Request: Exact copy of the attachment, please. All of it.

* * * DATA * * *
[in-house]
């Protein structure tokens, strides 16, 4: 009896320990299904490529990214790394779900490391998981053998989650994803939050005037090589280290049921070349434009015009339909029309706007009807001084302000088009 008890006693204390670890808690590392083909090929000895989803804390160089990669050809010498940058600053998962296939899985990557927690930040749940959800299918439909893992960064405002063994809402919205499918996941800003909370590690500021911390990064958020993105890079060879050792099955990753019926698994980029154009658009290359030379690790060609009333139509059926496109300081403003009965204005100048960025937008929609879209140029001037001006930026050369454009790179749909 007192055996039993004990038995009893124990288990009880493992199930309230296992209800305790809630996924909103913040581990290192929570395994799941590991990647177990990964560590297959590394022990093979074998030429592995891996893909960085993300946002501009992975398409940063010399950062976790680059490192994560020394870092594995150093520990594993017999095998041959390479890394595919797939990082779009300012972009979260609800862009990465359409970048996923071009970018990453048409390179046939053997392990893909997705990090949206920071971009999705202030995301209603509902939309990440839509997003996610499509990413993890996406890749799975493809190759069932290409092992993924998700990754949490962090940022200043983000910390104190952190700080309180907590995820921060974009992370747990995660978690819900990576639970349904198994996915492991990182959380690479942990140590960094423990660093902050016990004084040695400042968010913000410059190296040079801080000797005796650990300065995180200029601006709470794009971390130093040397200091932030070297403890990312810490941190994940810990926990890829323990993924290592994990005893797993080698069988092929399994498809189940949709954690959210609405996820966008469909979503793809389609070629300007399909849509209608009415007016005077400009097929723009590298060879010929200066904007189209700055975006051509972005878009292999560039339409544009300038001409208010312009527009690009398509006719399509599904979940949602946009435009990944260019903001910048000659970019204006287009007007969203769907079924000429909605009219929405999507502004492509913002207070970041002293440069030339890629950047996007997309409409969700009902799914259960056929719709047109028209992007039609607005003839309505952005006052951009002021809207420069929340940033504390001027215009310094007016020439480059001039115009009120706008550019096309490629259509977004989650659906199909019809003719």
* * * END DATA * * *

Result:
[in-house]
């Protein structure tokens, strides 16, 4: 009896320990299904490529990214790394779900490391998981053998989650994803939050005037090589280290049921070349434009015009339909029309706007009807001084302000088009 008890006693204390670890808690590392083909090929000895989803804390160089990669050809010498940058600053998962296939899985990557927690930040749940959800299918439909893992960064405002063994809402919205499918996941800003909370590690500021911390990064958020993105890079060879050792099955990753019926698994980029154009658009290359030379690790060609009333139509059926496109300081403003009965204005100048960025937008929609879209140029001037001006930026050369454009790179749909 007192055996039993004990038995009893124990288990009880493992199930309230296992209800305790809630996924909103913040581990290192929570395994799941590991990647177990990964560590297959590394022990093979074998030429592995891996893909960085993300946002501009992975398409940063010399950062976790680059490192994560020394870092594995150093520990594993017999095998041959390479890394595919797939990082779009300012972009979260609800862009990465359409970048996923071009970018990453048409390179046939053997392990893909997705990090949206920071971009999705202030995301209603509902939309990440839509997003996610499509990413993890996406890749799975493809190759069932290409092992993924998700990754949490962090940022200043983000910390104190952190700080309180907590995820921060974009992370747990995660978690819900990576639970349904198994996915492991990182959380690479942990140590960094423990660093902050016990004084040695400042968010913000410059190296040079801080000797005796650990300065995180200029601006709470794009971390130093040397200091932030070297403890990312810490941190994940810990926990890829323990993924290592994990005893797993080698069988092929399994498809189940949709954690959210609405996820966008469909979503793809389609070629300007399909849509209608009415007016005077400009097929723009590298060879010929200066904007189209700055975006051509972005878009292999560039339409544009300038001409208010312009527009690009398509006719399509599904979940949602946009435009990944260019903001910048000659970019204006287009007007969203769907079924000429909605009219929405999507502004492509913002207070970041002293440069030339890629950047996007997309409409969700009902799914259960056929719709047109028209992007039609607005003839309505952005006052951009002021809207420069929340940033504390001027215009310094007016020439480059001039115009009120706008550019096309490629259509977004989650659906199909019809003719």